„.the British could (...) fulfill their self-conceived role as ‚civilized’ rulers by providing a basic vernacular education for Malay children and by overseeing primary schooling in Chinese and Indian languages. It was considered unnecessary to offer higher levels since the government viewed education as means of equipping the population with the tools appropriate for their assigned lot. The exception was the privileged upper strata across all ethnic groups who, through English-medium instruction, were also enabled to fill their specific role in colonial society.“ (Watson Andaya/Andaya 2001: 255)
For Rodney, colonial schooling in Africa was “education for subordination, exploitation, the creation of mental confusion and the development of underdevelopment“ (Rodney 1972: 264).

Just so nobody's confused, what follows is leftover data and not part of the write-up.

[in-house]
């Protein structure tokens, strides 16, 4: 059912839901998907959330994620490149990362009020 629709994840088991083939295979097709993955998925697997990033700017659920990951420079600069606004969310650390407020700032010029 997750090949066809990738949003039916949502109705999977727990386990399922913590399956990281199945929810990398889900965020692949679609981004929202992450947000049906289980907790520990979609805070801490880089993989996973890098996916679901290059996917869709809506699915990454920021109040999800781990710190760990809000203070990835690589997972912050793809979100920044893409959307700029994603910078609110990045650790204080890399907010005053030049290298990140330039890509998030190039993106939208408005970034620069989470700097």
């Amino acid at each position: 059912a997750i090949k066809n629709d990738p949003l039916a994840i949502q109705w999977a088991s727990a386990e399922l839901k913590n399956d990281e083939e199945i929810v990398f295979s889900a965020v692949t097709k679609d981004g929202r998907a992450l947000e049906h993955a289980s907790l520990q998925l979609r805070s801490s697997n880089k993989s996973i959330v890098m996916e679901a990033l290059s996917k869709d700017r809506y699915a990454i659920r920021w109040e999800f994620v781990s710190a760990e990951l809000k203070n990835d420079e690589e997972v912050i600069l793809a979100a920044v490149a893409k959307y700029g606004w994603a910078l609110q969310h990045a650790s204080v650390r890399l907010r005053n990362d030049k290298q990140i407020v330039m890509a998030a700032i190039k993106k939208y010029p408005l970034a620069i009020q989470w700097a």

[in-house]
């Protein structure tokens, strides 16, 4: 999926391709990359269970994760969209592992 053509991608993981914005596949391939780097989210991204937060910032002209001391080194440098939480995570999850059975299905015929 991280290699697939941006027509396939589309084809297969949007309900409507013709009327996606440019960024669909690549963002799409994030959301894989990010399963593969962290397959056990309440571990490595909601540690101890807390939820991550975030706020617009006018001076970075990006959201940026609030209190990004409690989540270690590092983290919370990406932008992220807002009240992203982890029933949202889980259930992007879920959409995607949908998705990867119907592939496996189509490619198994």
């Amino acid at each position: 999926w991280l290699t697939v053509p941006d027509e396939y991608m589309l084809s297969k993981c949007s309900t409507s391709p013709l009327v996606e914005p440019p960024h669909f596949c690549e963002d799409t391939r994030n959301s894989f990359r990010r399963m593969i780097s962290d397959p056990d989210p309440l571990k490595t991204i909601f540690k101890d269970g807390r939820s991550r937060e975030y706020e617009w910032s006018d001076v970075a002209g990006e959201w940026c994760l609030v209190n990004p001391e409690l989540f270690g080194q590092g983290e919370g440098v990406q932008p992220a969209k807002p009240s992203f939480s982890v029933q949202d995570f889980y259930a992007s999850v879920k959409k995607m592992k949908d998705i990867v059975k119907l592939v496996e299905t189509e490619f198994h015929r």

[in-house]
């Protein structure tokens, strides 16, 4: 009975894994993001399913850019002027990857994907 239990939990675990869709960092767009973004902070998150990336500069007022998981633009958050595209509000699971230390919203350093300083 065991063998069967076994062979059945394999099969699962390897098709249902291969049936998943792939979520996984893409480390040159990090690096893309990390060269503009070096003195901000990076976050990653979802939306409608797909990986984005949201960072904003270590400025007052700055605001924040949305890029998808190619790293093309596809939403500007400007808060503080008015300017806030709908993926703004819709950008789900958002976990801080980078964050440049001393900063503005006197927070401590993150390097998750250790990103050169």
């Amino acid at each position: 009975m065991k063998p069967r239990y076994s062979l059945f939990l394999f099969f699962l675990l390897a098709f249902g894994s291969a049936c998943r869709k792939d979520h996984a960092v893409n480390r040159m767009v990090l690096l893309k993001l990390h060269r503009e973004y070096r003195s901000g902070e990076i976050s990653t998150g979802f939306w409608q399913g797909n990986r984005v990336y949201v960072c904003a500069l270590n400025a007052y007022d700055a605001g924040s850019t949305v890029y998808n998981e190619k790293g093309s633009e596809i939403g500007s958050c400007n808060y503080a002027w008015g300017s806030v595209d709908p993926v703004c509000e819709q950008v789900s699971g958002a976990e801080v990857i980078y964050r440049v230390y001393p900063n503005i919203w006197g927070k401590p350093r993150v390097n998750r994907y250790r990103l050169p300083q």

However, he sees differences within as well as between colonies , and assumes that British colonies offered more educational opportunities than French ones, largely due to the activities of the missionaries. The empirical data on enrollments at the end of the colonial period indeed show huge variations in sub-Saharan Africa (Künzler 2007: 74f.). Financial arguments played an important role: In Egypt, austerity measures under the rule of Lord Cromer (1883-1907) such as the closing of public schools and the increase of fees led to a decline of the primary and secondary enrollment rates (Cleveland 1994: 101). At the same time, independent schools were in many colonies forbidden or carefully observed in order to exclude the development of a potentially anti-colonial elite. Trocki (1999: 88) argues that the impact of schools was “far-reaching, since it had the effect of creating cultural allies for the colonial powers”. There was virtually no other option for school graduates than to work within a colonial structure (government, trade, mission), a situation that according to Wallerstein (1970: 410) created the “clerk between two worlds“: “To concentrate on his psychological dilemmas, however, is to miss the key factor, the structural bind in which this class found itself“.